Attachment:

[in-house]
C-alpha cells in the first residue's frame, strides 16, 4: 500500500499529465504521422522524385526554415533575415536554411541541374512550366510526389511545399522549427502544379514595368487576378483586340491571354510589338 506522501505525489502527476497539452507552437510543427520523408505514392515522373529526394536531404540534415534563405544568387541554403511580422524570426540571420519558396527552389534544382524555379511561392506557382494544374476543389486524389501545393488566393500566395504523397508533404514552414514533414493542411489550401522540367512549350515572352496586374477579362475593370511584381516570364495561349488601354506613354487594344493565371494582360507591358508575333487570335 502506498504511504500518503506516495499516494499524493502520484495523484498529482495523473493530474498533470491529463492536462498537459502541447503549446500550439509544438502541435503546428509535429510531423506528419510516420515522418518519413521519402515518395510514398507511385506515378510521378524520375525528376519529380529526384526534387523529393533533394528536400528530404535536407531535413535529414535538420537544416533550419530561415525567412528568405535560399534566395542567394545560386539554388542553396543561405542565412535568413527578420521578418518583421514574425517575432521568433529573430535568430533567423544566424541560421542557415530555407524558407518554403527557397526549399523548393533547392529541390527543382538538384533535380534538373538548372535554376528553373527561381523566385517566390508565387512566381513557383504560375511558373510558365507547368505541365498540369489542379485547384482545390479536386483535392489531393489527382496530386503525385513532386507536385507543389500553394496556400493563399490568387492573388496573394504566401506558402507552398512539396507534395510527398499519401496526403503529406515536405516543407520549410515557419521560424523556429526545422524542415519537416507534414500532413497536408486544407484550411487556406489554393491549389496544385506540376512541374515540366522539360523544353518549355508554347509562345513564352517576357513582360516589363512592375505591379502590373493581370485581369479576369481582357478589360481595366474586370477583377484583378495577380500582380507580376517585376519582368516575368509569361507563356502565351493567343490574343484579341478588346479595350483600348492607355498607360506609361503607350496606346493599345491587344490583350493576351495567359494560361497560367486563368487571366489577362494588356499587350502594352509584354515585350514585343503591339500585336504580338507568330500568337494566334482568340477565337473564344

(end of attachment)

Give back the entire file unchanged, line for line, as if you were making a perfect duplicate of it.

[in-house]
C-alpha cells in the first residue's frame, strides 16, 4: 500500500499529465504521422522524385526554415533575415536554411541541374512550366510526389511545399522549427502544379514595368487576378483586340491571354510589338 506522501505525489502527476497539452507552437510543427520523408505514392515522373529526394536531404540534415534563405544568387541554403511580422524570426540571420519558396527552389534544382524555379511561392506557382494544374476543389486524389501545393488566393500566395504523397508533404514552414514533414493542411489550401522540367512549350515572352496586374477579362475593370511584381516570364495561349488601354506613354487594344493565371494582360507591358508575333487570335 502506498504511504500518503506516495499516494499524493502520484495523484498529482495523473493530474498533470491529463492536462498537459502541447503549446500550439509544438502541435503546428509535429510531423506528419510516420515522418518519413521519402515518395510514398507511385506515378510521378524520375525528376519529380529526384526534387523529393533533394528536400528530404535536407531535413535529414535538420537544416533550419530561415525567412528568405535560399534566395542567394545560386539554388542553396543561405542565412535568413527578420521578418518583421514574425517575432521568433529573430535568430533567423544566424541560421542557415530555407524558407518554403527557397526549399523548393533547392529541390527543382538538384533535380534538373538548372535554376528553373527561381523566385517566390508565387512566381513557383504560375511558373510558365507547368505541365498540369489542379485547384482545390479536386483535392489531393489527382496530386503525385513532386507536385507543389500553394496556400493563399490568387492573388496573394504566401506558402507552398512539396507534395510527398499519401496526403503529406515536405516543407520549410515557419521560424523556429526545422524542415519537416507534414500532413497536408486544407484550411487556406489554393491549389496544385506540376512541374515540366522539360523544353518549355508554347509562345513564352517576357513582360516589363512592375505591379502590373493581370485581369479576369481582357478589360481595366474586370477583377484583378495577380500582380507580376517585376519582368516575368509569361507563356502565351493567343490574343484579341478588346479595350483600348492607355498607360506609361503607350496606346493599345491587344490583350493576351495567359494560361497560367486563368487571366489577362494588356499587350502594352509584354515585350514585343503591339500585336504580338507568330500568337494566334482568340477565337473564344